# Meeting a set of spheres in $\mathbb{R}^n$

Let $n \geq 1$ be an integer. Let us call $S\subseteq \mathbb{R}^{n+1}$ an $n$-sphere if there is $x\in \mathbb{R}^{n+1}$ and $r\in \mathbb{R}$ with $r>0$ such that $$S = \{z\in \mathbb{R}^{n+1}: \|z-x\| = r\},$$ where $\|\cdot\|$ denotes the Euclidean norm in $\mathbb{R}^{n+1}$.

Suppose that ${\cal S}\neq \emptyset$ is a set of $n$-spheres in $\mathbb{R}^{n+1}$.

Is there $M\subseteq \mathbb{R}^{n+1}$ such that $M$ intersects every member of ${\cal S}$, but for each $m\in M$ there is $S\in {\cal S}$ such that $S \cap (M\setminus \{m\}) = \emptyset$?

Note. The answer is positive if the set ${\cal S}$ is finite.

• should it be $n$-spheres in $\mathbb{R}^{n+1}$? the use of the word radii seems to suggest this. – Nick L Sep 5 '17 at 13:06
• You are right - thanks! Will edit accordingly – Dominic van der Zypen Sep 5 '17 at 13:09
• Could you maybe give a complete definition (e.g. a sphere with radius $r$ and center $c$ is the set of all points ...). I think I have a counter-example, but it depends of course on what a "sphere" is for you. – Dirk Sep 5 '17 at 13:10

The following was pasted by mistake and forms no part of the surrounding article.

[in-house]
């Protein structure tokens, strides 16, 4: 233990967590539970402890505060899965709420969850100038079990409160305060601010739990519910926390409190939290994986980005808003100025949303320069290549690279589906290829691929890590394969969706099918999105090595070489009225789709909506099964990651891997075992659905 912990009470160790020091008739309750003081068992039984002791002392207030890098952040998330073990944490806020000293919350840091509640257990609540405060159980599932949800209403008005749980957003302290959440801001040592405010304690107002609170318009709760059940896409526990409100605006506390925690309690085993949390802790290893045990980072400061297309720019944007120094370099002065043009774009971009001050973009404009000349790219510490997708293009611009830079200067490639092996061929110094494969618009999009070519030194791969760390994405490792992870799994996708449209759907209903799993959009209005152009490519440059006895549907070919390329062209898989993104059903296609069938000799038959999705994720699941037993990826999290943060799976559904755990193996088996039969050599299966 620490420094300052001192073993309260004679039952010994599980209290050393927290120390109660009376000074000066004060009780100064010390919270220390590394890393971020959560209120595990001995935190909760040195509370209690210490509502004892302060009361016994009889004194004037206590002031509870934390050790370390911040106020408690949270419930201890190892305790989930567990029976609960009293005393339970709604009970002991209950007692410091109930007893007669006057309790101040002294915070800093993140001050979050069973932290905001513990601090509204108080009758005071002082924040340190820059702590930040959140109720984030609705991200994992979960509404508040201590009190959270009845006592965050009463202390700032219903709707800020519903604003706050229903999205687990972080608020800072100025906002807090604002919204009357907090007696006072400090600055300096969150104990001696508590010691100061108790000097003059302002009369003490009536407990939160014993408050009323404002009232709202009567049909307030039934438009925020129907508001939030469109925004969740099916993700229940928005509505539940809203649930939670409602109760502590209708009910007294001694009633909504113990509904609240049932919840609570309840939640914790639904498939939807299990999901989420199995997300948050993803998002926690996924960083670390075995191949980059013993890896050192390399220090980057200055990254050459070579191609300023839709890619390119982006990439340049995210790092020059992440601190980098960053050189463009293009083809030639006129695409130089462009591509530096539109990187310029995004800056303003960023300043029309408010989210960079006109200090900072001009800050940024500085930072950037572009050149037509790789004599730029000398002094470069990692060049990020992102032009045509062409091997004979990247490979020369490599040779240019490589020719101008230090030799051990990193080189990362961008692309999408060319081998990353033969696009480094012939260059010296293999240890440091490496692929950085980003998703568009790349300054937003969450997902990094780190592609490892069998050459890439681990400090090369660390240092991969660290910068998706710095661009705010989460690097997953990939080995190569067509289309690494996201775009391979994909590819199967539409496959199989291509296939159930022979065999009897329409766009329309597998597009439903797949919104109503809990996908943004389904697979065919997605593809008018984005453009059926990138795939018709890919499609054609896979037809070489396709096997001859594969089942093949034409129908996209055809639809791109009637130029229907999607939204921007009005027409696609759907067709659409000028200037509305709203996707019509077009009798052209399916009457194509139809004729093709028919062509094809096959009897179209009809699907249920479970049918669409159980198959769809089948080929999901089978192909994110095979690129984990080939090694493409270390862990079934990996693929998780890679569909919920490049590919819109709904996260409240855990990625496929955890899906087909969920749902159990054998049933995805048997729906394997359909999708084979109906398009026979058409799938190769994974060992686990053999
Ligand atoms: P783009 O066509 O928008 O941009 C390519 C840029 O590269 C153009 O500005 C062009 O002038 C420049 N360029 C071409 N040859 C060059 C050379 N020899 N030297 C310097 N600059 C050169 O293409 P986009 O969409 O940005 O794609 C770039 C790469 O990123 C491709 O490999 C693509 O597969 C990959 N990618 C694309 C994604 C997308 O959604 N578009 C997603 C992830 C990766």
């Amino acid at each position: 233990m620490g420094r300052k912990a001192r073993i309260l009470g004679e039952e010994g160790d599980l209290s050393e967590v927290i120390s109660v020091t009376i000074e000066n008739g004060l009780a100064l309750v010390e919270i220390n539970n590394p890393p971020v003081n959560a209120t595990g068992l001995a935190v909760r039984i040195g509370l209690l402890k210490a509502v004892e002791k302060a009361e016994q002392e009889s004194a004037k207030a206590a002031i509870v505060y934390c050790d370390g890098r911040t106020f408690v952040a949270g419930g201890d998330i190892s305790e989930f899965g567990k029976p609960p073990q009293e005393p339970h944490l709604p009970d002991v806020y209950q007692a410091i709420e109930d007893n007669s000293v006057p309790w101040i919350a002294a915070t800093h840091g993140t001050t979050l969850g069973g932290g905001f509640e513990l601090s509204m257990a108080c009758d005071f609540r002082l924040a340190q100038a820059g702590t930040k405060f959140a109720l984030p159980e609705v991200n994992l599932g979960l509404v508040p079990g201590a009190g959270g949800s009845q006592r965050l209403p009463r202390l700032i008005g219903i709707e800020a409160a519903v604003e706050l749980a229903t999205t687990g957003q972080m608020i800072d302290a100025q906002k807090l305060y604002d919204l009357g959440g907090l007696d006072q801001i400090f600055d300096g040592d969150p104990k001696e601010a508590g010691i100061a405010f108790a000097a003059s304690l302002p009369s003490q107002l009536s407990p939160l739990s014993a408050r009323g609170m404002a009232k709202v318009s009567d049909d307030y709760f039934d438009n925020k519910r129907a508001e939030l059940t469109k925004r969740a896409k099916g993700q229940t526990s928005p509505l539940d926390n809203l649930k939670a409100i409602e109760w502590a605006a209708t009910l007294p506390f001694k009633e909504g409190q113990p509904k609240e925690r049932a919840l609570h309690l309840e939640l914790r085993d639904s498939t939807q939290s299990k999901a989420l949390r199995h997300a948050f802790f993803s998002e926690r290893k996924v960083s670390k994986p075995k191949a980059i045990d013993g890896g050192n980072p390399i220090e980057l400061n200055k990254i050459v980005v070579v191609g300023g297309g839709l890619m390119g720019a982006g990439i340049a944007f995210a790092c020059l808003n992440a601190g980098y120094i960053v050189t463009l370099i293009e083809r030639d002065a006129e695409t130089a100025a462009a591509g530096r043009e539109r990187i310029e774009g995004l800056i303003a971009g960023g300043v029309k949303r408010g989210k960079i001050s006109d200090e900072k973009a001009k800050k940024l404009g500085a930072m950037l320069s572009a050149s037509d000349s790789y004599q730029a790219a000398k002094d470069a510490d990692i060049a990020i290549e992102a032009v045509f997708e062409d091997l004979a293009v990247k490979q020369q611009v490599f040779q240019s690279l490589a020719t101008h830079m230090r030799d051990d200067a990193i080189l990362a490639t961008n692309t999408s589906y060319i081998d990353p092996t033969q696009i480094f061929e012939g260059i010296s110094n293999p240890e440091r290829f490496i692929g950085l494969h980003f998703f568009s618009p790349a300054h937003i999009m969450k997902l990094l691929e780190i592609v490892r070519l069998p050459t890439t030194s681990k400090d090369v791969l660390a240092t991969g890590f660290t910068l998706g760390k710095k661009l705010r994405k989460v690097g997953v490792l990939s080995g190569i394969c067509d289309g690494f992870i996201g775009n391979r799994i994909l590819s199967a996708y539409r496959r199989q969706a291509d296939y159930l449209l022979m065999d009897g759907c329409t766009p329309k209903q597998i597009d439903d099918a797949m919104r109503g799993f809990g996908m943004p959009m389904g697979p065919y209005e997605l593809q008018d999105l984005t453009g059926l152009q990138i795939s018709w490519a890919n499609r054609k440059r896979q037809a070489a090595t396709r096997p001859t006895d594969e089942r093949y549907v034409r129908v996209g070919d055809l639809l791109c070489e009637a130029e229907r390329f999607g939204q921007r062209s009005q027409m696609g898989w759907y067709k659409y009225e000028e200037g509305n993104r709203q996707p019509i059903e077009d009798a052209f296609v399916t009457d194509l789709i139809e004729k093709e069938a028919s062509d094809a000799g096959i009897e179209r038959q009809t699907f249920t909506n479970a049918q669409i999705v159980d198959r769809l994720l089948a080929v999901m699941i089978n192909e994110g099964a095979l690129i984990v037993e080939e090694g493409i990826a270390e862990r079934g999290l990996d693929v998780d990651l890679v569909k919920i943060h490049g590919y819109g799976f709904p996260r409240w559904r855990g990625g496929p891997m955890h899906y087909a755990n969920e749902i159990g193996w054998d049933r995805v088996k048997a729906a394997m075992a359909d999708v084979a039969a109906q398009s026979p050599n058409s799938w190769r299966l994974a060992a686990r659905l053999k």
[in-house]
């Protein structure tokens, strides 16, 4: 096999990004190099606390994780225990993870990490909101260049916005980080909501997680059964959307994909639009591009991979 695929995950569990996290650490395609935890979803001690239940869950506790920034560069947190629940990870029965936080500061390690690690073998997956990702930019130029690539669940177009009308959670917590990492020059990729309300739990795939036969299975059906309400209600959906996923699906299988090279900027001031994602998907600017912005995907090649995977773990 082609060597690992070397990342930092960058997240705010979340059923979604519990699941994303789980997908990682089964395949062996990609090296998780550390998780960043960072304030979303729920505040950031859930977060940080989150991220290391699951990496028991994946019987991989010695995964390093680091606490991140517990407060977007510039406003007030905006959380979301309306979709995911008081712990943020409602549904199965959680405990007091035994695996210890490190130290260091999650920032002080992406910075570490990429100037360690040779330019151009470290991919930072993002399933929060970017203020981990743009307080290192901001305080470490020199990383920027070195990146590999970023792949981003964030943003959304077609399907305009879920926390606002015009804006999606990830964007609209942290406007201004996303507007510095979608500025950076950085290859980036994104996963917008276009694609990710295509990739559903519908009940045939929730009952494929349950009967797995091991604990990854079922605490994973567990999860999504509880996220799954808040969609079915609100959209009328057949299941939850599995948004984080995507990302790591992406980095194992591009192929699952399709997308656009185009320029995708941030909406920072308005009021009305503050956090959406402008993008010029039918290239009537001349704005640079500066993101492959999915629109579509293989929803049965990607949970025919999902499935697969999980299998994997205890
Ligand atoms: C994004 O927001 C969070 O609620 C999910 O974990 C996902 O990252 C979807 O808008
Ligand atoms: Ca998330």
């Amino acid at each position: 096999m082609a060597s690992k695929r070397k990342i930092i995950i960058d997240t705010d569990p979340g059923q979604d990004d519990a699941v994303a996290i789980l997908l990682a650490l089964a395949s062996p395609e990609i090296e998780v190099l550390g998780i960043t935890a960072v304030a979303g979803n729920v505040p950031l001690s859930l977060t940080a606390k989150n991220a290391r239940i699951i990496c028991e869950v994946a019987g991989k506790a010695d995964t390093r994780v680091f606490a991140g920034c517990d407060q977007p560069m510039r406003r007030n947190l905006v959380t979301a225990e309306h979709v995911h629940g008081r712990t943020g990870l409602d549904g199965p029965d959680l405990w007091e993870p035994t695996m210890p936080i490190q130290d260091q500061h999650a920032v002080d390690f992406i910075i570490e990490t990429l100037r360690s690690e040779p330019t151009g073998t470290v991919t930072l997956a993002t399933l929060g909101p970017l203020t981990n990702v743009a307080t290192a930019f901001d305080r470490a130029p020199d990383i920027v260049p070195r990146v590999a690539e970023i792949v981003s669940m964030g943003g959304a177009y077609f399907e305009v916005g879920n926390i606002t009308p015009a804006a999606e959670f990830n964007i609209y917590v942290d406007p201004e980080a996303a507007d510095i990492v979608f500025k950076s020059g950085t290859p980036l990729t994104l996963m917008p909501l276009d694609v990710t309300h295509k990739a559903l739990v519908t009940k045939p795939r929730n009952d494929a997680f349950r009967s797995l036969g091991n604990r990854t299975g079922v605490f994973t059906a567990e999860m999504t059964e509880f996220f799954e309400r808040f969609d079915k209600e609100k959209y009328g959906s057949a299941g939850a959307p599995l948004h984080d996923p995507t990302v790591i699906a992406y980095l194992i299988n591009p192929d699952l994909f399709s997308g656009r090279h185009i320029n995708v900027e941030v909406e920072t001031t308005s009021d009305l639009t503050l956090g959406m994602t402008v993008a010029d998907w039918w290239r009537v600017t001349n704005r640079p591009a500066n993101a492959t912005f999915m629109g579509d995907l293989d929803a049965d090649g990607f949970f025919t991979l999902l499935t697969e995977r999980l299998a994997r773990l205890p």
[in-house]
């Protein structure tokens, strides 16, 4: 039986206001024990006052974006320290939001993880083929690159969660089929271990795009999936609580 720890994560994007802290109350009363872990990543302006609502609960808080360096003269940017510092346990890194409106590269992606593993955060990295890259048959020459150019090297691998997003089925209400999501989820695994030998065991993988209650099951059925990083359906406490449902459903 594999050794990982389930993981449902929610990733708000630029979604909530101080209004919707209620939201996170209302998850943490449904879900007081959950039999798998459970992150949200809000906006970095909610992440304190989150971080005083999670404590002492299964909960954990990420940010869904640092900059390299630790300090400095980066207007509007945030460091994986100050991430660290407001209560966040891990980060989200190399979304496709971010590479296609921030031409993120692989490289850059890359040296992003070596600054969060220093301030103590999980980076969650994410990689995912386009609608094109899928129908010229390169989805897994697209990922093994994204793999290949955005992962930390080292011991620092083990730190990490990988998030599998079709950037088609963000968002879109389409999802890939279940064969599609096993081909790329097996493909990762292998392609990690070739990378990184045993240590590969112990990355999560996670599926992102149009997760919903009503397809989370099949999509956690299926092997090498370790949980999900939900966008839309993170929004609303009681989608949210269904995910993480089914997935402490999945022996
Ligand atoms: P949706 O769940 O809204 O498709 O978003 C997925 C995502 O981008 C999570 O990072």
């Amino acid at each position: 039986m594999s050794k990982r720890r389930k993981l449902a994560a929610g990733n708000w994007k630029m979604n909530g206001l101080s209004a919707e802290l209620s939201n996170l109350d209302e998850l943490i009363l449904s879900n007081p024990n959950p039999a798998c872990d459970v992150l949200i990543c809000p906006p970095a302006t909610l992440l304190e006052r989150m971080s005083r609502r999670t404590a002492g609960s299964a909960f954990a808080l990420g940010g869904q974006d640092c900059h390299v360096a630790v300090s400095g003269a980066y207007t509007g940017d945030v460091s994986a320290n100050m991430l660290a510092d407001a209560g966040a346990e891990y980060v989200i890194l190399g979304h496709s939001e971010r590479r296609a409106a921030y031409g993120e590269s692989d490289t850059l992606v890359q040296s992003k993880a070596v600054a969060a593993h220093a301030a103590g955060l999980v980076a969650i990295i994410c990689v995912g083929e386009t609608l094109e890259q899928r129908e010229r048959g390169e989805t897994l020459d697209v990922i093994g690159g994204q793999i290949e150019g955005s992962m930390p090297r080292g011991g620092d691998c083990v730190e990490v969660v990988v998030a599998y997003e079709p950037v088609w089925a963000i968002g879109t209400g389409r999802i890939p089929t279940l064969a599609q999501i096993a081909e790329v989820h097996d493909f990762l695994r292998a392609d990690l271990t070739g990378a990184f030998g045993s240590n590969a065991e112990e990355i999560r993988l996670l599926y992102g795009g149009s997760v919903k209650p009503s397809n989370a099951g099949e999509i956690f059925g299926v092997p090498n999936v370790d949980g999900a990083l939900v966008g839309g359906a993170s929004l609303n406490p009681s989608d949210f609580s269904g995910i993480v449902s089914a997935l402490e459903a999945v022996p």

• @Dirk, thanks, I will do this in the next edit of the question, should be online in about 5 minutes – Dominic van der Zypen Sep 5 '17 at 13:11
• @DirkLiebhold I hope the formulation of the question is more solid now – Dominic van der Zypen Sep 5 '17 at 13:18

Let $(S_i)_{i \in I}$ be a family of spheres of cardinality $|I| < \mathfrak{c}$ and let $S$ be a sphere distinct from each $S_i$. Each intersection $S \cap S_i$ is a (possibly degenerate) circle. Since there is a continuum of circles inside $S$, one can find a circle $C \subseteq S$ distinct from each $S \cap S_i$. Each intersection $C \cap S \cap S_i$ consists of at most two points. Since $|I| < \mathfrak{c} = |C|$, the family $(C \cap S \cap S_i)_{i \in I}$ does not cover $C$. In particular $S \setminus \bigcup_{i \in I} S_i$ is non-empty.
Using this and applying the method used by Martin Sleziak to answer your previous question Meeting a set of lines in $\mathbb{R}^n$ (or as in Will Brian's answer above), one gets a positive answer in ZFC.